Medicaid is a health payment plan for needy individuals. In order to qualify for Medicaid benefits, an individual must have limited assets and insufficient income to pay for the cost of her care.
If a person qualifies for Medicaid benefits, Medicaid will help pay for the costs of long-term care. Medicaid assists with paying for a nursing home, an assisted living residence, or long-term care at home, such as a home health aide or an adult day care. Many of the people I help qualify for Medicaid benefits are people who never thought they would need to qualify for Medicaid benefits, who never wanted to qualify for Medicaid benefits.
But these same individuals never thought they would be faced with long-term care costs that range from $5,000 per month to $14,000 per month. Few people could afford to pay such care costs for a long period of time, yet that is exactly what people who are faced with long-term care costs must address.
Whether an individual qualifies for Medicaid benefits is, in large part, a question of financial eligibility (though there is a clinical eligibility component for long-term care costs). As mentioned, an individual must have limited assets in order to qualify for Medicaid benefits. “Limited assets,” in New Jersey, means that the individual must have $2,000 or less in assets. This is a hard-and-fast issue. While there are exclusions from what is and is not a countable asset, the $2,000 figure is a relatively simple concept to understand.
An individual must also have insufficient income to pay for the cost of her care. Insufficient income to pay for the cost of one’s care is a more complicated issue than limited assets. You can’t receive Medicaid benefits if your income is sufficient to pay for the cost of your care. For instance, if you are residing in a nursing home that costs $12,000 a month and your income is $14,000 a month, then your income is more than sufficient to pay for the cost of your care, and you would not qualify for Medicaid benefits. You simply have more than enough income to pay for the cost of your care.
If an individual is living at home and qualifies for Medicaid benefits, Medicaid will pay for items such as a home health aide or adult day care services. What is “too much income” is more difficult to understand.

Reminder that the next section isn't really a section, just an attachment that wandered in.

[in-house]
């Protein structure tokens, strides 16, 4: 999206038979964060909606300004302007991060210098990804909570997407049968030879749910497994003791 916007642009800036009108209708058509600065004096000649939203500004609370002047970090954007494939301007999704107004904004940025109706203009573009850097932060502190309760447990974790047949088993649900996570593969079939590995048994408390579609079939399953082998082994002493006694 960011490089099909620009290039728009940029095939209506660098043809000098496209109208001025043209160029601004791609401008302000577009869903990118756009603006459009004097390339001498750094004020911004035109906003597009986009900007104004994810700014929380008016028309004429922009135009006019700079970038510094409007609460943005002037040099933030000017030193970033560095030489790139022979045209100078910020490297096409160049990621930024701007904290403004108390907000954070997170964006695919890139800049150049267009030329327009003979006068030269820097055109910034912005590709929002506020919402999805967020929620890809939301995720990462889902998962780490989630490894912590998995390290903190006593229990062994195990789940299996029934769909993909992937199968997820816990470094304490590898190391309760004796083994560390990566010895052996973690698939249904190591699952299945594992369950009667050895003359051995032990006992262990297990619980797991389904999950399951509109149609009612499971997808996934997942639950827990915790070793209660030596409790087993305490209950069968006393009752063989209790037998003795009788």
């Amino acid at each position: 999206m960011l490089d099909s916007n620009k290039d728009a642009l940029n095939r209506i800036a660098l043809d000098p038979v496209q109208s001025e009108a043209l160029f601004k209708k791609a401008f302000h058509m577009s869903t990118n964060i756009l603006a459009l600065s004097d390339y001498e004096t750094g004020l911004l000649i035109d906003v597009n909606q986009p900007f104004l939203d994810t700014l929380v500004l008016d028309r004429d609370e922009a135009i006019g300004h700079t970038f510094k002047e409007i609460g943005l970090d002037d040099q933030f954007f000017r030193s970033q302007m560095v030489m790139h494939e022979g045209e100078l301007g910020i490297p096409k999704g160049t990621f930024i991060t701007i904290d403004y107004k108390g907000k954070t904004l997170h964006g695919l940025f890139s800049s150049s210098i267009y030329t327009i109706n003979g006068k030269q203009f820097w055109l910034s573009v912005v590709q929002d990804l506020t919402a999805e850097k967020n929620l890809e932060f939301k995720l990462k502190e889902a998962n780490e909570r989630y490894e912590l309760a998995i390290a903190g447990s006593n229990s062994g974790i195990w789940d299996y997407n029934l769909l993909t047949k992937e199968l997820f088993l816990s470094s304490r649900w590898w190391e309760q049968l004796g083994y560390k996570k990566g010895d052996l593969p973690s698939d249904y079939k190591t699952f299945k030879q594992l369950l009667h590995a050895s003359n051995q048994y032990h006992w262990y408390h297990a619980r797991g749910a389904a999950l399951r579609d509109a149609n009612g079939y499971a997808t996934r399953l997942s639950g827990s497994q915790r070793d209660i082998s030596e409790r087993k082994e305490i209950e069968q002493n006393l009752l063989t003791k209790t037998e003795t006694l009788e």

When an individual qualifies for Medicaid at home, she can retain a certain amount of her income to pay for living expenses (shelter costs, food costs, clothing, and other daily expenses). The maximum amount of income that she can retain for these expenses is $2,313 per month.
If the Medicaid beneficiary is married, her spouse might be able to retain some of her income, if the spouse’s income is insufficient to meet his needs. Finally, certain medical expenses can be deducted from the Medicaid beneficiary’s income, such as her health insurance premium.
Sometimes, with married couples, the Medicaid beneficiary is the spouse who has the higher income. For instance, the Medicaid beneficiary might have fixed monthly income (Social Security and a pension) of $3,500 and her spouse might have fixed monthly income of $500 a month.
Under the standard spousal income allowance, her spouse might be entitled to a spousal income allowance of $500. Under the income rules, the wife (the Medicaid beneficiary) would be entitled to retain the maximum amount of income, $2,313, and her spouse would be entitled to retain his spousal income allowance, $500.
Finally, let’s assume that this same Medicaid beneficiary has a monthly health insurance premium of $200 per month. In this case, the Medicaid beneficiary would be entitled to retain her $2,313, her spouse would be entitled to retain his spousal income allowance, $500, and the beneficiary could pay her health insurance premium of $200.
Her remaining income [$3,500 – ($2,313 + 500 + 200) = $487] would have to be paid to the state of New Jersey every month if she wanted to qualify for Medicaid benefits at home. So, in essence, the Medicaid beneficiary would be paying a premium of $487 per month for the benefit of receiving Medicaid benefits.